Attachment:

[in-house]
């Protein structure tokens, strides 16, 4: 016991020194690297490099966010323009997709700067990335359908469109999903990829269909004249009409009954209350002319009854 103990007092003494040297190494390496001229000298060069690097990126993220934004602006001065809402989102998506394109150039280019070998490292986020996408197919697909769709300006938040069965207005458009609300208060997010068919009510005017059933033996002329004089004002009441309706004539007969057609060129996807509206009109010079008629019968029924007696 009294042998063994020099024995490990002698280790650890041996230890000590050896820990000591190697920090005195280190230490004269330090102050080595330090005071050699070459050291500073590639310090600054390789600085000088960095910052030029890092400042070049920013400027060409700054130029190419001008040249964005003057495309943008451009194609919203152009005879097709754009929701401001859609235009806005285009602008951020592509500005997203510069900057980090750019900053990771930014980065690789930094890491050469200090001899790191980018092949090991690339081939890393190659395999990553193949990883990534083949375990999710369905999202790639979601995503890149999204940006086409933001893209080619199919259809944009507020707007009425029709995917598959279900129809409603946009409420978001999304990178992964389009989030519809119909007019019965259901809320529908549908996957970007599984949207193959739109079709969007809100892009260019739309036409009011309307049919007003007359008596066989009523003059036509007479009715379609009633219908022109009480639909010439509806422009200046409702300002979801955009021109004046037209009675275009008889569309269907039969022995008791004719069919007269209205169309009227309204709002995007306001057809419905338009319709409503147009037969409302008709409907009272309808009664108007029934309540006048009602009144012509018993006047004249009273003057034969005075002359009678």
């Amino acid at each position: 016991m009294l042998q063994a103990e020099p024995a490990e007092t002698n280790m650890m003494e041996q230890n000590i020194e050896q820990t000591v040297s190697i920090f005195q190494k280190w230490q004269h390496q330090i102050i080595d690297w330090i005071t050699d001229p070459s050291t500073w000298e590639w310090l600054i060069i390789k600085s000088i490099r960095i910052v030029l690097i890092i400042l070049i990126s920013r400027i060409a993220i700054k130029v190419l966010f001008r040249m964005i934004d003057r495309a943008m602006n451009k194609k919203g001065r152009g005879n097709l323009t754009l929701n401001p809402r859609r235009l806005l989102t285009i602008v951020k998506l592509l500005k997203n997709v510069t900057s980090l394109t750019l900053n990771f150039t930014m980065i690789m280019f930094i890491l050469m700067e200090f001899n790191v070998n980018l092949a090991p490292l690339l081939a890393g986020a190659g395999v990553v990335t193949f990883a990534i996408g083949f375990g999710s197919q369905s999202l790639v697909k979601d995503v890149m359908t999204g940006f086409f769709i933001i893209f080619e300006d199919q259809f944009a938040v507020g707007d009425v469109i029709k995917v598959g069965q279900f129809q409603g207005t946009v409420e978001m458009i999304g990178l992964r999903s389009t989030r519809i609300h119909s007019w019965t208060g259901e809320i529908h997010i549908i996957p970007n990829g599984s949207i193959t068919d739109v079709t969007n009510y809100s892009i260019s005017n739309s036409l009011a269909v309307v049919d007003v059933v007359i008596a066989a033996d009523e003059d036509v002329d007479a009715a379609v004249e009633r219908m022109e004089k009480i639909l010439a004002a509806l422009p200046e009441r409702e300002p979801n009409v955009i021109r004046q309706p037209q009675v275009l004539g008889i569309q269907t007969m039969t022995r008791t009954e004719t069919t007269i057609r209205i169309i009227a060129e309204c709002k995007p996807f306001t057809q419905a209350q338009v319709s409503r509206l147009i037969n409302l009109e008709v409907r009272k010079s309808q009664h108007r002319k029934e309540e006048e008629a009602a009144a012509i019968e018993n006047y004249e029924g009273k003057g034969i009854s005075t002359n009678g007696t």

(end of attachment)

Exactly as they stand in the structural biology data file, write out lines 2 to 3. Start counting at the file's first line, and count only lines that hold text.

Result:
């Protein structure tokens, strides 16, 4: 016991020194690297490099966010323009997709700067990335359908469109999903990829269909004249009409009954209350002319009854 103990007092003494040297190494390496001229000298060069690097990126993220934004602006001065809402989102998506394109150039280019070998490292986020996408197919697909769709300006938040069965207005458009609300208060997010068919009510005017059933033996002329004089004002009441309706004539007969057609060129996807509206009109010079008629019968029924007696 009294042998063994020099024995490990002698280790650890041996230890000590050896820990000591190697920090005195280190230490004269330090102050080595330090005071050699070459050291500073590639310090600054390789600085000088960095910052030029890092400042070049920013400027060409700054130029190419001008040249964005003057495309943008451009194609919203152009005879097709754009929701401001859609235009806005285009602008951020592509500005997203510069900057980090750019900053990771930014980065690789930094890491050469200090001899790191980018092949090991690339081939890393190659395999990553193949990883990534083949375990999710369905999202790639979601995503890149999204940006086409933001893209080619199919259809944009507020707007009425029709995917598959279900129809409603946009409420978001999304990178992964389009989030519809119909007019019965259901809320529908549908996957970007599984949207193959739109079709969007809100892009260019739309036409009011309307049919007003007359008596066989009523003059036509007479009715379609009633219908022109009480639909010439509806422009200046409702300002979801955009021109004046037209009675275009008889569309269907039969022995008791004719069919007269209205169309009227309204709002995007306001057809419905338009319709409503147009037969409302008709409907009272309808009664108007029934309540006048009602009144012509018993006047004249009273003057034969005075002359009678």
């Amino acid at each position: 016991m009294l042998q063994a103990e020099p024995a490990e007092t002698n280790m650890m003494e041996q230890n000590i020194e050896q820990t000591v040297s190697i920090f005195q190494k280190w230490q004269h390496q330090i102050i080595d690297w330090i005071t050699d001229p070459s050291t500073w000298e590639w310090l600054i060069i390789k600085s000088i490099r960095i910052v030029l690097i890092i400042l070049i990126s920013r400027i060409a993220i700054k130029v190419l966010f001008r040249m964005i934004d003057r495309a943008m602006n451009k194609k919203g001065r152009g005879n097709l323009t754009l929701n401001p809402r859609r235009l806005l989102t285009i602008v951020k998506l592509l500005k997203n997709v510069t900057s980090l394109t750019l900053n990771f150039t930014m980065i690789m280019f930094i890491l050469m700067e200090f001899n790191v070998n980018l092949a090991p490292l690339l081939a890393g986020a190659g395999v990553v990335t193949f990883a990534i996408g083949f375990g999710s197919q369905s999202l790639v697909k979601d995503v890149m359908t999204g940006f086409f769709i933001i893209f080619e300006d199919q259809f944009a938040v507020g707007d009425v469109i029709k995917v598959g069965q279900f129809q409603g207005t946009v409420e978001m458009i999304g990178l992964r999903s389009t989030r519809i609300h119909s007019w019965t208060g259901e809320i529908h997010i549908i996957p970007n990829g599984s949207i193959t068919d739109v079709t969007n009510y809100s892009i260019s005017n739309s036409l009011a269909v309307v049919d007003v059933v007359i008596a066989a033996d009523e003059d036509v002329d007479a009715a379609v004249e009633r219908m022109e004089k009480i639909l010439a004002a509806l422009p200046e009441r409702e300002p979801n009409v955009i021109r004046q309706p037209q009675v275009l004539g008889i569309q269907t007969m039969t022995r008791t009954e004719t069919t007269i057609r209205i169309i009227a060129e309204c709002k995007p996807f306001t057809q419905a209350q338009v319709s409503r509206l147009i037969n409302l009109e008709v409907r009272k010079s309808q009664h108007r002319k029934e309540e006048e008629a009602a009144a012509i019968e018993n006047y004249e029924g009273k003057g034969i009854s005075t002359n009678g007696t």